Common color mistakes (and how to avoid them)
1. Looking for colors that exactly match favorite objects
If you want your favorite accent piece to stand out in a room, choose colors that are similar but softer. Instead of choosing the exact green in your favorite pillow, for example, choose a green that is lighter and more subtle, so the rich green of the pillow pops.
2. Opting for white or cream just because it’s safe
Even neutrals like white, gray, and beige come in many shades and tones, so use the sample-size colors or oversize color chips that paint stores offer to help you make the perfect selection of the color you want. Choose no more than three or four colors that appeal to you. On each wall, tape up the oversize color samples or brush out a 2-foot square patch and observe your choices throughout the day as the light changes. You’ll thank yourself for making this extra effort.
3. Choosing colors that are too bright
Colors that are clear and bright are too strong for most interiors. A very large, sunny room can handle sunshine yellow or kelly green, but most of us need colors for our spaces that blend with our environments, complement what we love, and disguise the features that are lacking. If you’ve always wanted a red dining room, move away from crayon red to something more subdued, like a brick tone or raspberry tint.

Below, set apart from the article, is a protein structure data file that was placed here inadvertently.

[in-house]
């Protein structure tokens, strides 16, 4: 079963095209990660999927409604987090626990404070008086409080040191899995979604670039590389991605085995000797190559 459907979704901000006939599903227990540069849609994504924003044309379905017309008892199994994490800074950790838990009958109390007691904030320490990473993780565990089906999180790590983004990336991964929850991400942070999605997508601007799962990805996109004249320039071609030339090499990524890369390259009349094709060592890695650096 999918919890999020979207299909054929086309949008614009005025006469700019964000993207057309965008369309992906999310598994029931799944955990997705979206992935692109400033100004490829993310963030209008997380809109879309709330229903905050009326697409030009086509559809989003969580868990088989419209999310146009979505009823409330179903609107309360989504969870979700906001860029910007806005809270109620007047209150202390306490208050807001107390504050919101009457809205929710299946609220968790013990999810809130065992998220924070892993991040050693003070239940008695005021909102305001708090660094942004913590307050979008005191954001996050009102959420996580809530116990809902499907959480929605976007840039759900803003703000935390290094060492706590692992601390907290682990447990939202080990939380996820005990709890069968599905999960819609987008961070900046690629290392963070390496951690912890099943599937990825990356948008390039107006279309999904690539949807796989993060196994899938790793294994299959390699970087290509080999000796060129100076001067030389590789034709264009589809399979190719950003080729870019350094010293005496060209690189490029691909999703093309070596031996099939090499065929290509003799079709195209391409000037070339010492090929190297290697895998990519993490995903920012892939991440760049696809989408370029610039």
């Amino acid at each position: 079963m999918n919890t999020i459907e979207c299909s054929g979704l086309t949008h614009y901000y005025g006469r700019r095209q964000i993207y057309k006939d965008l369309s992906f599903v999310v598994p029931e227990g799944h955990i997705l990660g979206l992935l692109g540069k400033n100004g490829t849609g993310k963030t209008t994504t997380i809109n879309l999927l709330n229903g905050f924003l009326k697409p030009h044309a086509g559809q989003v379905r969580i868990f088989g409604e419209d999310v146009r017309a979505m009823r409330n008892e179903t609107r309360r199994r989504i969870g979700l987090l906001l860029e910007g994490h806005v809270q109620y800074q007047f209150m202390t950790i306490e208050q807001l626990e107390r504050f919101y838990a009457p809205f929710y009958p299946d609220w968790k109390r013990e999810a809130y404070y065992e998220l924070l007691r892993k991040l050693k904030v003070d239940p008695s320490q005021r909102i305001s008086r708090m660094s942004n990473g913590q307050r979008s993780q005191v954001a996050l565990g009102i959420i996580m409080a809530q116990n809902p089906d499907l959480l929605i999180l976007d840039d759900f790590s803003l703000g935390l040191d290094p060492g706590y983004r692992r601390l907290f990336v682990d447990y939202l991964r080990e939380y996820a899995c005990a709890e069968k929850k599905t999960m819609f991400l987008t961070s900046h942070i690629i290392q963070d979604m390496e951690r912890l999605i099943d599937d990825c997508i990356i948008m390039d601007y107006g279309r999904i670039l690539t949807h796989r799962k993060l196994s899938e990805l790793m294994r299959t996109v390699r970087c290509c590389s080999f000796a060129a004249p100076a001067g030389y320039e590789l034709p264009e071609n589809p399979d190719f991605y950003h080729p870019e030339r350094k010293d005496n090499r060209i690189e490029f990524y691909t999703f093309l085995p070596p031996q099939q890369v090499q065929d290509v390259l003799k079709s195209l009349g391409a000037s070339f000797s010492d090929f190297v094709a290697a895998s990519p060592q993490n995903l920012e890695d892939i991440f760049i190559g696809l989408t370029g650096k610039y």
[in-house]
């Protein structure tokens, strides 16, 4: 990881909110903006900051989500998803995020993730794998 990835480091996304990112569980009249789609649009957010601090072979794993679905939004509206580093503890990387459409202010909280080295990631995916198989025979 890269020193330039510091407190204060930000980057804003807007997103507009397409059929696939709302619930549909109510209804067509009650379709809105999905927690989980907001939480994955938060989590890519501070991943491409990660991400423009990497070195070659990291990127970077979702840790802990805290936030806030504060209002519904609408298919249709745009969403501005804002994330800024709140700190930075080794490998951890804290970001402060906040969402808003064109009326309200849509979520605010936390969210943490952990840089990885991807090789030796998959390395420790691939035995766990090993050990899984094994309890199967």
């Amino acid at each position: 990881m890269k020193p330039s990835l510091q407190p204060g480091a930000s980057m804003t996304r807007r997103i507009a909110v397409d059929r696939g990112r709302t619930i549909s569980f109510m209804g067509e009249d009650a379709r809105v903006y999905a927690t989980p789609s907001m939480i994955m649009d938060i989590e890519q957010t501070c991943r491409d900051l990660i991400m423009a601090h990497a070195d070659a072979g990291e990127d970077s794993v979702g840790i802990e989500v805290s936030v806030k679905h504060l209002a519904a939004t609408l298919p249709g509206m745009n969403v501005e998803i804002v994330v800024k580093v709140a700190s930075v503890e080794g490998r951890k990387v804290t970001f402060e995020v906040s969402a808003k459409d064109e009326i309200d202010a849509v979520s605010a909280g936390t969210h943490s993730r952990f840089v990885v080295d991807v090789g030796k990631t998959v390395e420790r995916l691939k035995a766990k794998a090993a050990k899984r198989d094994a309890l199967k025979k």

4. Picking colors that are inappropriate for the space
Warm colors tend to make people feel good and look great. Earthy reds, dusty warm plums, and rusty golds work beautifully for dining rooms and powder rooms. Cool colors tend to make people feel calm and restful. Silver blues, natural greens, and cheerful lavenders work best in bedrooms and living rooms. Green walls can make people look sickly in a bathroom, and bright yellows can make people feel anxious in a bedroom. Think carefully about how you want to feel and what you want to accomplish in each space.
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